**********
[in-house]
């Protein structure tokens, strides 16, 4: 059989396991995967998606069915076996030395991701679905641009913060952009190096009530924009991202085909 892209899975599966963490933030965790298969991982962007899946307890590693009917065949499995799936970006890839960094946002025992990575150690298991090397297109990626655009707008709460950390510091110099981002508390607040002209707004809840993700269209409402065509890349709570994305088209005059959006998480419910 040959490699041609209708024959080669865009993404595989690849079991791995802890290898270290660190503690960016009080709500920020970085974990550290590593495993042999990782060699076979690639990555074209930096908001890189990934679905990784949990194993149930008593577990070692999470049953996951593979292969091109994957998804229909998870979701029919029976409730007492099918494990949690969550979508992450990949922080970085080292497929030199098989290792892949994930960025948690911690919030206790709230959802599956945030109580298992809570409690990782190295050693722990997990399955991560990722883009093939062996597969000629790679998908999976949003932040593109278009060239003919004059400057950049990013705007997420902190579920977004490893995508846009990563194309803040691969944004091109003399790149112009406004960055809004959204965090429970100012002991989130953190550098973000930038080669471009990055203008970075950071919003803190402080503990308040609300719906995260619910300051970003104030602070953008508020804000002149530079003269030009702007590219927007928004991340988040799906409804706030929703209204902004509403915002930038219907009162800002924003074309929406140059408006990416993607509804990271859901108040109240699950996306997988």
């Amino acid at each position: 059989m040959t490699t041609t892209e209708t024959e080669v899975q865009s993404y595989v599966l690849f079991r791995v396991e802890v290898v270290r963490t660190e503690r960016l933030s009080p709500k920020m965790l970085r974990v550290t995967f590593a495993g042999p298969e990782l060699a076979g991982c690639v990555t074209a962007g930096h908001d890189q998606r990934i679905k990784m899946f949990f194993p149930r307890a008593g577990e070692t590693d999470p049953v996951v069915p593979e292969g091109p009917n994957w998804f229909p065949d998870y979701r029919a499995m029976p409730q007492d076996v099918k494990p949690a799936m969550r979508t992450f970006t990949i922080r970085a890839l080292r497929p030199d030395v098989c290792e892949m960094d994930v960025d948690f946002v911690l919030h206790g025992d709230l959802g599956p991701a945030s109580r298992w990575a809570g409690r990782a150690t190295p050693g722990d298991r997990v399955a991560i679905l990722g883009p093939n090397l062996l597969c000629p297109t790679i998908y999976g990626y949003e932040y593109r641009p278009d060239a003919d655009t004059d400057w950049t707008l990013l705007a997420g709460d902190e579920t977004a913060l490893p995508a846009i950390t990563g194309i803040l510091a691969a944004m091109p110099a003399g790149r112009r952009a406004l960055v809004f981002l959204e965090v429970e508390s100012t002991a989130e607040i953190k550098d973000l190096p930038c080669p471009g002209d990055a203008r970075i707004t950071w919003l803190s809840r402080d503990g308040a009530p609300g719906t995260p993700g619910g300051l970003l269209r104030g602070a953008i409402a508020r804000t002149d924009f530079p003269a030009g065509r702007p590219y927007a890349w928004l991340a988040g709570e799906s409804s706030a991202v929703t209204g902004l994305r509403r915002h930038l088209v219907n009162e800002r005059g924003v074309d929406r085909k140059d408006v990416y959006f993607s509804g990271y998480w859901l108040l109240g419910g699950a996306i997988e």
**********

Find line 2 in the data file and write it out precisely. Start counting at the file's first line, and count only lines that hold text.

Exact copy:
């Protein structure tokens, strides 16, 4: 059989396991995967998606069915076996030395991701679905641009913060952009190096009530924009991202085909 892209899975599966963490933030965790298969991982962007899946307890590693009917065949499995799936970006890839960094946002025992990575150690298991090397297109990626655009707008709460950390510091110099981002508390607040002209707004809840993700269209409402065509890349709570994305088209005059959006998480419910 040959490699041609209708024959080669865009993404595989690849079991791995802890290898270290660190503690960016009080709500920020970085974990550290590593495993042999990782060699076979690639990555074209930096908001890189990934679905990784949990194993149930008593577990070692999470049953996951593979292969091109994957998804229909998870979701029919029976409730007492099918494990949690969550979508992450990949922080970085080292497929030199098989290792892949994930960025948690911690919030206790709230959802599956945030109580298992809570409690990782190295050693722990997990399955991560990722883009093939062996597969000629790679998908999976949003932040593109278009060239003919004059400057950049990013705007997420902190579920977004490893995508846009990563194309803040691969944004091109003399790149112009406004960055809004959204965090429970100012002991989130953190550098973000930038080669471009990055203008970075950071919003803190402080503990308040609300719906995260619910300051970003104030602070953008508020804000002149530079003269030009702007590219927007928004991340988040799906409804706030929703209204902004509403915002930038219907009162800002924003074309929406140059408006990416993607509804990271859901108040109240699950996306997988």